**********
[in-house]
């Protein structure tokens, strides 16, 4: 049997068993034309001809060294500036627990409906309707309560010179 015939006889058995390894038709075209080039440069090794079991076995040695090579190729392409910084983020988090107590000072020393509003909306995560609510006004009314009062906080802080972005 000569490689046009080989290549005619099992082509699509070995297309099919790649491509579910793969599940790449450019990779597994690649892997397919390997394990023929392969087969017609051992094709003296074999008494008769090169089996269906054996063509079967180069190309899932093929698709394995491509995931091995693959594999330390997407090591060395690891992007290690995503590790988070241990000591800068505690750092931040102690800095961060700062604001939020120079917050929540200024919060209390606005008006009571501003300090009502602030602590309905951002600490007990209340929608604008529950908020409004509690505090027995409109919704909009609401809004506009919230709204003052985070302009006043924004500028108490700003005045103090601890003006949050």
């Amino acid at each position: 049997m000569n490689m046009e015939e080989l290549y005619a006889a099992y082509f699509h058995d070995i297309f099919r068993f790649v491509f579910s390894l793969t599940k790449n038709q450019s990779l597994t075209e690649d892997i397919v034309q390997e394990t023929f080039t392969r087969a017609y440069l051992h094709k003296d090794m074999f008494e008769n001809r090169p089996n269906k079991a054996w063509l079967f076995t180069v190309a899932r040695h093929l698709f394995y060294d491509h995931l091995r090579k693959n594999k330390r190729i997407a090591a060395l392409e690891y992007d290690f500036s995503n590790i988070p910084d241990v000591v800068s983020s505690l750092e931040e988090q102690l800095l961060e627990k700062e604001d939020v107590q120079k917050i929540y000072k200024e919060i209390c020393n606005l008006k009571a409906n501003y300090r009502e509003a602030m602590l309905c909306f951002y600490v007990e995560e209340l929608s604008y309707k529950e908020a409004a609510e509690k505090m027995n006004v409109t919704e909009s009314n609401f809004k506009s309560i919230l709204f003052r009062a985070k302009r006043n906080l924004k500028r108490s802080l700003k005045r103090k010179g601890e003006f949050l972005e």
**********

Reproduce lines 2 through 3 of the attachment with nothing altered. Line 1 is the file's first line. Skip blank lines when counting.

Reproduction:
């Protein structure tokens, strides 16, 4: 049997068993034309001809060294500036627990409906309707309560010179 015939006889058995390894038709075209080039440069090794079991076995040695090579190729392409910084983020988090107590000072020393509003909306995560609510006004009314009062906080802080972005 000569490689046009080989290549005619099992082509699509070995297309099919790649491509579910793969599940790449450019990779597994690649892997397919390997394990023929392969087969017609051992094709003296074999008494008769090169089996269906054996063509079967180069190309899932093929698709394995491509995931091995693959594999330390997407090591060395690891992007290690995503590790988070241990000591800068505690750092931040102690800095961060700062604001939020120079917050929540200024919060209390606005008006009571501003300090009502602030602590309905951002600490007990209340929608604008529950908020409004509690505090027995409109919704909009609401809004506009919230709204003052985070302009006043924004500028108490700003005045103090601890003006949050």
């Amino acid at each position: 049997m000569n490689m046009e015939e080989l290549y005619a006889a099992y082509f699509h058995d070995i297309f099919r068993f790649v491509f579910s390894l793969t599940k790449n038709q450019s990779l597994t075209e690649d892997i397919v034309q390997e394990t023929f080039t392969r087969a017609y440069l051992h094709k003296d090794m074999f008494e008769n001809r090169p089996n269906k079991a054996w063509l079967f076995t180069v190309a899932r040695h093929l698709f394995y060294d491509h995931l091995r090579k693959n594999k330390r190729i997407a090591a060395l392409e690891y992007d290690f500036s995503n590790i988070p910084d241990v000591v800068s983020s505690l750092e931040e988090q102690l800095l961060e627990k700062e604001d939020v107590q120079k917050i929540y000072k200024e919060i209390c020393n606005l008006k009571a409906n501003y300090r009502e509003a602030m602590l309905c909306f951002y600490v007990e995560e209340l929608s604008y309707k529950e908020a409004a609510e509690k505090m027995n006004v409109t919704e909009s009314n609401f809004k506009s309560i919230l709204f003052r009062a985070k302009r006043n906080l924004k500028r108490s802080l700003k005045r103090k010179g601890e003006f949050l972005e």